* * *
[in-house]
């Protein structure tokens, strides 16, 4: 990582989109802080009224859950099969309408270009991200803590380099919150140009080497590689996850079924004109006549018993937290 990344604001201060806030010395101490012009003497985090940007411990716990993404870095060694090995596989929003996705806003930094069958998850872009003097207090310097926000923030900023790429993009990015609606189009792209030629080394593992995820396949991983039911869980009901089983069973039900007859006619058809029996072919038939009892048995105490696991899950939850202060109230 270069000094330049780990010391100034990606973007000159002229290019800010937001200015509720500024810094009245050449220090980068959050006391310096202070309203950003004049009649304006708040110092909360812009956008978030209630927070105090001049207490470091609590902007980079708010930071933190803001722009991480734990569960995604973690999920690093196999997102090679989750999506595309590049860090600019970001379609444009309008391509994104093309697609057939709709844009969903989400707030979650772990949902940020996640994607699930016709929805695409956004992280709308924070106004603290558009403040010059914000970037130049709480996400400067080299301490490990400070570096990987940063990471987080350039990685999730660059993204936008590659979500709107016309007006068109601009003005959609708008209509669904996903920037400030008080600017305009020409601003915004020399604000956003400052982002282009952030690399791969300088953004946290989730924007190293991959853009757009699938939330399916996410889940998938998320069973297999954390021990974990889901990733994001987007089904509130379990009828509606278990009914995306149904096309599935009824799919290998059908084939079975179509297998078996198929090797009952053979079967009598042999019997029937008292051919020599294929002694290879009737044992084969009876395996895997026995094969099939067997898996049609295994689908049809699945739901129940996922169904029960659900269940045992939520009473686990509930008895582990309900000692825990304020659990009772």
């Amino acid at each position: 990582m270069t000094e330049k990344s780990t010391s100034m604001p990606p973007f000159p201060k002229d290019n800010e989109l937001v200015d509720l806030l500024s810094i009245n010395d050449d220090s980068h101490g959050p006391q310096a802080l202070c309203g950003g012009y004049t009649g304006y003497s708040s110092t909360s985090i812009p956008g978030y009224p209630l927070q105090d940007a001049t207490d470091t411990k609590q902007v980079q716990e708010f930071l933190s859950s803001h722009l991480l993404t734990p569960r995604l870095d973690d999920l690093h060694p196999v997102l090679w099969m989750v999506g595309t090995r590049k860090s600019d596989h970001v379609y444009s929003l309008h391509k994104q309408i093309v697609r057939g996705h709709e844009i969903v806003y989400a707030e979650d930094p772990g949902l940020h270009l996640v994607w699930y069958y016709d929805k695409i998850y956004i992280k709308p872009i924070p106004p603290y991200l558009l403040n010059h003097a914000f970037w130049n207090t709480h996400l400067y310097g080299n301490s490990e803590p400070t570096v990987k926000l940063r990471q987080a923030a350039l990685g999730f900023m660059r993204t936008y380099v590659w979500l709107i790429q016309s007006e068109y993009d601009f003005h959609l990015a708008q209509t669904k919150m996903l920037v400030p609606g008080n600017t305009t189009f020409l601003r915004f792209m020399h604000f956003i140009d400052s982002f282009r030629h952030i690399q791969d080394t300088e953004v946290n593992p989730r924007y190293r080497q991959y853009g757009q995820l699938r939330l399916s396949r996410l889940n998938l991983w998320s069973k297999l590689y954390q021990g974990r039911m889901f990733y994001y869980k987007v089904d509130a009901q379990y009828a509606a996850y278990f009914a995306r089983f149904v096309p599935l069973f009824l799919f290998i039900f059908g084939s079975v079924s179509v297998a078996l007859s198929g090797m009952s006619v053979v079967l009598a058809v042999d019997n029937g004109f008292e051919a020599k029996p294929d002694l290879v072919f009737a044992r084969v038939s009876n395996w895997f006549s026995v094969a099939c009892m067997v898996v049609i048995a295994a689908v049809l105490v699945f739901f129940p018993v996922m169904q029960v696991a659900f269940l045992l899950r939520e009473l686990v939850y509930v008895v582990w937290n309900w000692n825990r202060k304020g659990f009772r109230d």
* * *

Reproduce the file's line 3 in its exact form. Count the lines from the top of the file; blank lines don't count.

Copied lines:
């Amino acid at each position: 990582m270069t000094e330049k990344s780990t010391s100034m604001p990606p973007f000159p201060k002229d290019n800010e989109l937001v200015d509720l806030l500024s810094i009245n010395d050449d220090s980068h101490g959050p006391q310096a802080l202070c309203g950003g012009y004049t009649g304006y003497s708040s110092t909360s985090i812009p956008g978030y009224p209630l927070q105090d940007a001049t207490d470091t411990k609590q902007v980079q716990e708010f930071l933190s859950s803001h722009l991480l993404t734990p569960r995604l870095d973690d999920l690093h060694p196999v997102l090679w099969m989750v999506g595309t090995r590049k860090s600019d596989h970001v379609y444009s929003l309008h391509k994104q309408i093309v697609r057939g996705h709709e844009i969903v806003y989400a707030e979650d930094p772990g949902l940020h270009l996640v994607w699930y069958y016709d929805k695409i998850y956004i992280k709308p872009i924070p106004p603290y991200l558009l403040n010059h003097a914000f970037w130049n207090t709480h996400l400067y310097g080299n301490s490990e803590p400070t570096v990987k926000l940063r990471q987080a923030a350039l990685g999730f900023m660059r993204t936008y380099v590659w979500l709107i790429q016309s007006e068109y993009d601009f003005h959609l990015a708008q209509t669904k919150m996903l920037v400030p609606g008080n600017t305009t189009f020409l601003r915004f792209m020399h604000f956003i140009d400052s982002f282009r030629h952030i690399q791969d080394t300088e953004v946290n593992p989730r924007y190293r080497q991959y853009g757009q995820l699938r939330l399916s396949r996410l889940n998938l991983w998320s069973k297999l590689y954390q021990g974990r039911m889901f990733y994001y869980k987007v089904d509130a009901q379990y009828a509606a996850y278990f009914a995306r089983f149904v096309p599935l069973f009824l799919f290998i039900f059908g084939s079975v079924s179509v297998a078996l007859s198929g090797m009952s006619v053979v079967l009598a058809v042999d019997n029937g004109f008292e051919a020599k029996p294929d002694l290879v072919f009737a044992r084969v038939s009876n395996w895997f006549s026995v094969a099939c009892m067997v898996v049609i048995a295994a689908v049809l105490v699945f739901f129940p018993v996922m169904q029960v696991a659900f269940l045992l899950r939520e009473l686990v939850y509930v008895v582990w937290n309900w000692n825990r202060k304020g659990f009772r109230d």